When you get to your location, find a spot where the waves are crashing onto and flowing off the rocks in various places. This technique works by combining exposures in different parts of the scene, so the more points of interest in your shot the better.
The usual rules of landscape composition still apply to seascapes. Try to frame a balanced scene with rocks, sea, and sky. The interest is going to be in the waves hitting the rocks, so make that part of the scene at least half, preferably two-thirds of the frame.
Once you’re happy with your composition, make sure your tripod is locked down tight so it’s rock-solid. You want to time your exposures so they capture the movement of the water as it flows onto and off the rocks. This is where a remote shutter release comes in handy as you can time each exposure perfectly without camera movement caused by your hands.
The shutter speed you choose will have the biggest effect on the look and feel of your seascapes. It will take a bit of experimentation, but I find that shutter speeds between 0.5 and 1 second are ideal for this technique. It will capture the movement of the water without creating the soft, foggy long exposure effect.
If you’re shooting at either end of the day in low light, you can often get away without ND filters, but in daylight you’ll need a 3 or 6-stop ND filter. Anything more than that, such as a 10-stop ND will probably be too dark and your shutter speed will end up being too long.
I often come home from shooting seascapes like this with over a hundred exposures. You can’t take too many. When it comes time to blend the exposures in Photoshop, the more you have to choose from, the better. As you’re shooting, watch each part of the scene and try to make sure you’re capturing interesting water movement everywhere.
Exposure Stacking Seascapes
When you’ve imported your images to your computer, you need to spend a bit of time going through them all and selecting the best. Using Lightroom, I go through each image one-by-one and flag (P) the ones that have captured the movement of the water well. There will be many that are very similar. That’s ok, flag them anyway.
Once you’ve flagged all the usable images, filter them based on flag status in the Filter Bar (\), then select each image that has similar water movement in the same part of the scene. Take these images into the Compare view (C) and find the best of them by removing the ones you like least.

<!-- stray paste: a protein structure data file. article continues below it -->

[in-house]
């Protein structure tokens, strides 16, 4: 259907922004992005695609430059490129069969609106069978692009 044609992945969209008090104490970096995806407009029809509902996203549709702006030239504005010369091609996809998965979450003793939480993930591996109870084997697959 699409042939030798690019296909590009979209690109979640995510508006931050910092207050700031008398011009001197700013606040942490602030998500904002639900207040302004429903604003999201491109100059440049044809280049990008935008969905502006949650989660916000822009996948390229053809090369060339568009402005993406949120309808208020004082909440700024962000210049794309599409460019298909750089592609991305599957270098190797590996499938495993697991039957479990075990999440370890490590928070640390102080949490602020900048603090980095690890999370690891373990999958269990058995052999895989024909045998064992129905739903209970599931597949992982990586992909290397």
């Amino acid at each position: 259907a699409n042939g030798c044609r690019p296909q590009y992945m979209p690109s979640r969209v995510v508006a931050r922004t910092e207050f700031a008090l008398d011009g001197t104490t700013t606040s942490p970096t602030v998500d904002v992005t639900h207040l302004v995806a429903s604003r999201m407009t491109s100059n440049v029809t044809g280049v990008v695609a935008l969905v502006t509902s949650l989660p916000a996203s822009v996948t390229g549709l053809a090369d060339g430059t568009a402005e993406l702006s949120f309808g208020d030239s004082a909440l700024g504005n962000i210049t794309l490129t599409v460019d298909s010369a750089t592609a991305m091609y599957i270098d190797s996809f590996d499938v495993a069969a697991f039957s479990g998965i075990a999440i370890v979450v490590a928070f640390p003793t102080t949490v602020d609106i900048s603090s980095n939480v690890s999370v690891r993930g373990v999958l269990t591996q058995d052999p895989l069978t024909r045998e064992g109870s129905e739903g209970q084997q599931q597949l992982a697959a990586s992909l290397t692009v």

Do this with each group of similar images until you only have a few that have captured the best water movement in each part of the scene. It could be anywhere from 2-10 images. Any more than that and you’re making unnecessary work for yourself in Photoshop. For this example, I ended up with six images.
With your favourites selected, go into the Develop Module (D) and do a basic edit of one of the images. All I do at this stage is colour and exposure correction. With that done, sync your edits to each of your selected exposures by clicking the “Sync” button below the right-hand panel.
Now comes the fun part. Making sure each image is still selected, open them all in Photoshop by right-clicking on one of them and clicking “Edit In > Open as layers in Photoshop”. As expected, Photoshop will open each image as a separate layer in one document.
I could walk you through how to blend your exposures together into one epic seascape photo, but this video explains it far better than I could.
Once you’ve finished blending and have an image that you’re happy with, you can do your final edits. I like to use a combination of Photoshop and Lightroom for this, but it’s up to you how you like to process your photos. I definitely recommend using the dodge and burn tools in Photoshop to add some punch and pull the viewer through your image.
That’s it. This process takes a bit of work, but it’s a lot of fun. If you’re near the coast, you should give it a try. The more you do it, the easier and quicker it becomes.